Speed cameras are a fact of life these days, and are generally accepted as such, even if they are annoying and probably dangerous, since they are a superficial solution to a complicated problem. They are also prone to abuse. Like in New Miami, Ohio, where the cameras were so blatantly rigged that a judge ordered the village to pay back $3 million in fines.
A few weeks ago, an appeals court judge handed another victory to drivers, saying that New Miami’s speed cameras amounted to “unjust enrichment” and also denied drivers due process. The ruling means, among other things, that New Miami is quickly running out of legal options.
Legal arguments, aside, the details of New Miami’s speed cameras were grosser than normal, as the town of 2,500 signed a contract with Optotraffic, a Maryland firm that supplied the cameras, which gave the company 40 percent of the fines from the cameras, leaving New Miami with the rest.
“Since the program’s inception in 2012, over three million dollars have been collected, with New Miami receiving $1,839,914.14 and Optotraffic retaining $1,226,609.41,” according to the January decision.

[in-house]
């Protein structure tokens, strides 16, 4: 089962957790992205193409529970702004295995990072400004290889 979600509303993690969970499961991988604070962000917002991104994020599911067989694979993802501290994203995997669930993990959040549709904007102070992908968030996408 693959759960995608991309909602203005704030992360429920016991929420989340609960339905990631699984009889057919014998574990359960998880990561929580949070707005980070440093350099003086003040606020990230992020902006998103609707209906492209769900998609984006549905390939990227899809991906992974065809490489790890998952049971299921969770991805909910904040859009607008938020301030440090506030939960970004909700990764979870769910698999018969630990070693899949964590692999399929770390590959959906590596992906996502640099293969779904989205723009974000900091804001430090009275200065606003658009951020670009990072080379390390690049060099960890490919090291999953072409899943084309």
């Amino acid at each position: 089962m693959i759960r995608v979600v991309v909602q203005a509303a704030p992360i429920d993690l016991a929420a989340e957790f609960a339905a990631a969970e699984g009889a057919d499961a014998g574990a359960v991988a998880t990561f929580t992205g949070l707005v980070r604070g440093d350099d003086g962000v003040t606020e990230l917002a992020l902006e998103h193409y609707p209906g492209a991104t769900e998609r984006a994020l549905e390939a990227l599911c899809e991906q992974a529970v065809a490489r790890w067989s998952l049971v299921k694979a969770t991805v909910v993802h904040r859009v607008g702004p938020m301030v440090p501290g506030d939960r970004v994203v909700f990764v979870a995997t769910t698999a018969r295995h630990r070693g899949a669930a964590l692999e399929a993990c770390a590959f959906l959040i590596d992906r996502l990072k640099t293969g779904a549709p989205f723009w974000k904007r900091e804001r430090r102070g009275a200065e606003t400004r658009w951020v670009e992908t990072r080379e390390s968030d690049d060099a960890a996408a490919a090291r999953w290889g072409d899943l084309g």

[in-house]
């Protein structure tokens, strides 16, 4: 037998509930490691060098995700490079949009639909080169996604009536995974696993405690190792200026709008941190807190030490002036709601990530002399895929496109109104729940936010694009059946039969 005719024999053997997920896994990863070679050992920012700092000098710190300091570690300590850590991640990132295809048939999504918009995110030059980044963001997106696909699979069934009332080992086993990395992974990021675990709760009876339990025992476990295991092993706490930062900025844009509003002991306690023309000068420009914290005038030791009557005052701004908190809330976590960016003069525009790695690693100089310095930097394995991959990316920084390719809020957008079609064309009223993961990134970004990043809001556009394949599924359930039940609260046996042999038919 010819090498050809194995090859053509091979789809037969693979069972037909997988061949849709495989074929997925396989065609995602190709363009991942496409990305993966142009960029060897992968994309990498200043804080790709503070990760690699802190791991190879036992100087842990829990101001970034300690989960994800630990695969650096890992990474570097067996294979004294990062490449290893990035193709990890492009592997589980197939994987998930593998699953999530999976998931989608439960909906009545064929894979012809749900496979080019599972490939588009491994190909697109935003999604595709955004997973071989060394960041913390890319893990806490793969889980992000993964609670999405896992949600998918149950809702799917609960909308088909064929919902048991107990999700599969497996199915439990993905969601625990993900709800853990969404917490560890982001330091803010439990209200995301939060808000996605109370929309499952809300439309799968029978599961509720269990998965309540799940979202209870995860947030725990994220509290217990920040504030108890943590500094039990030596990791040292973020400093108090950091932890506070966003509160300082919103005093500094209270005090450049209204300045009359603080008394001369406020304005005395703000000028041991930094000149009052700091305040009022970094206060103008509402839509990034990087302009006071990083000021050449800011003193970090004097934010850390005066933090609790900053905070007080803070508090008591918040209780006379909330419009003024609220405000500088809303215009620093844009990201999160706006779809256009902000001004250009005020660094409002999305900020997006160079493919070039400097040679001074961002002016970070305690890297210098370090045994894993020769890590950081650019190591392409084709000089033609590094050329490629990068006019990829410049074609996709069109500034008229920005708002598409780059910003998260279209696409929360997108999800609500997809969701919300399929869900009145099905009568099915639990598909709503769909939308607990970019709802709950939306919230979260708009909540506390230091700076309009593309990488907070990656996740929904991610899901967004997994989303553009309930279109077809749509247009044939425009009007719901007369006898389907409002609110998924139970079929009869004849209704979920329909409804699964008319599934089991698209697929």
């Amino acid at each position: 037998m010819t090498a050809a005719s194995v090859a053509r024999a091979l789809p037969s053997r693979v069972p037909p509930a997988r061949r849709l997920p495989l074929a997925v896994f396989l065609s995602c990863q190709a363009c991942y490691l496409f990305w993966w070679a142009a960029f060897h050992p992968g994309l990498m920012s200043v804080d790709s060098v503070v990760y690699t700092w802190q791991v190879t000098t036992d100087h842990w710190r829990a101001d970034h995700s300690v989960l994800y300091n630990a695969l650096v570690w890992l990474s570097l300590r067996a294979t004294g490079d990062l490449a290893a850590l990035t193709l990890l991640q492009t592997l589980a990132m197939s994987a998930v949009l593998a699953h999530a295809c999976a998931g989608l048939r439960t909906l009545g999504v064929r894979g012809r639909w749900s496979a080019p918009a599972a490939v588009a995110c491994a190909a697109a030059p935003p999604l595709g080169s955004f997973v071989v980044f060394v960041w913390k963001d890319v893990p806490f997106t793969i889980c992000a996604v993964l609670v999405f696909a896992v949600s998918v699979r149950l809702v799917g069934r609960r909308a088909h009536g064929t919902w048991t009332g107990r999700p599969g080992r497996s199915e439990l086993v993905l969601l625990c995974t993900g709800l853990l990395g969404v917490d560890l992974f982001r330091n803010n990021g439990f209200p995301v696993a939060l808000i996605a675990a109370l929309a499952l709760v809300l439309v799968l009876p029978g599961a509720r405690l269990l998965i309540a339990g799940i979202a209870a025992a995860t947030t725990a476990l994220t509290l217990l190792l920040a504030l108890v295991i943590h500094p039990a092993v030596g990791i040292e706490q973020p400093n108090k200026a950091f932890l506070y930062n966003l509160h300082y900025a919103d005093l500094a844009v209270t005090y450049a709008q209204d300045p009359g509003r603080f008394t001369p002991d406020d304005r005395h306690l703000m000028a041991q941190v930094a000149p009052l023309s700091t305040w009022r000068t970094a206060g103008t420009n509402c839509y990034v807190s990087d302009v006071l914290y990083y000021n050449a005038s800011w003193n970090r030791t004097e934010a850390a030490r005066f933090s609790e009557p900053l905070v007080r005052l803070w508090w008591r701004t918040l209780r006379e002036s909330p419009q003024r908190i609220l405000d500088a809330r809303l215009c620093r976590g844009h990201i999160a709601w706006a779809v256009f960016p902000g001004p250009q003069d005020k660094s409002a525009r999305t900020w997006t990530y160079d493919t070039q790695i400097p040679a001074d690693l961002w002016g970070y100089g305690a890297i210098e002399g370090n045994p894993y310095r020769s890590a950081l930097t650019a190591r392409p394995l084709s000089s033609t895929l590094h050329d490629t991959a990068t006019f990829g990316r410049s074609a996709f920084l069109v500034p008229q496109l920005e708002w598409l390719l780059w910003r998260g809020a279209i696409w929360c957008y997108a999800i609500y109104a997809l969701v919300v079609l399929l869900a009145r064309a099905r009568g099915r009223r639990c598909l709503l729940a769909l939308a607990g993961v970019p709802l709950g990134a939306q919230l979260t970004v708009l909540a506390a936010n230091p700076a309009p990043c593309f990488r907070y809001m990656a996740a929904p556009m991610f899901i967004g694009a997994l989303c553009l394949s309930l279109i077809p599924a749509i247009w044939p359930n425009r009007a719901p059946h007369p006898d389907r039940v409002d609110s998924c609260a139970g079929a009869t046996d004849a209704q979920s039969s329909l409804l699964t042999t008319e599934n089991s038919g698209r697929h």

That ruling is a fresh blow for New Miami, but, according to the Journal-News, the case is far from over.
James Englert, the attorney handling the village’s speed camera lawsuit, said it has not determined yet whether it will take the 12th District’s decision this week on sovereign immunity to the Ohio Supreme Court. However, he said eventually it wants to appeal what’s at the heart of the case, whether former Judge Michael Sage’s decision that the old speed camera case was unconstitutional is correct.
And then there’s also this bit about how much of the lawsuit has cost the city.
Josh Engel, one of the speeders’ attorneys, said New Miami should stop wasting taxpayers’ money on legal fees — $300,000-plus so far — and just settle it. He said they are fully aware the cash-strapped village can’t just hand over a $3 million check.
“People who want to settle cases can find creative solutions to various problems,” Engel said. “If their lawyers are just looking for an excuse to keep churning this file and run litigation costs up, they’ll always find another excuse. If they want to settle this case, we can find a way to settle this case.”
The village has said it was sued and must defend itself, and it feels the program was legal.
What’s sad about this case is that you get the sense that, if only New Miami had done speed cameras a little better, no one would’ve really noticed. It’s fine to be greedy in America, just do it discretely.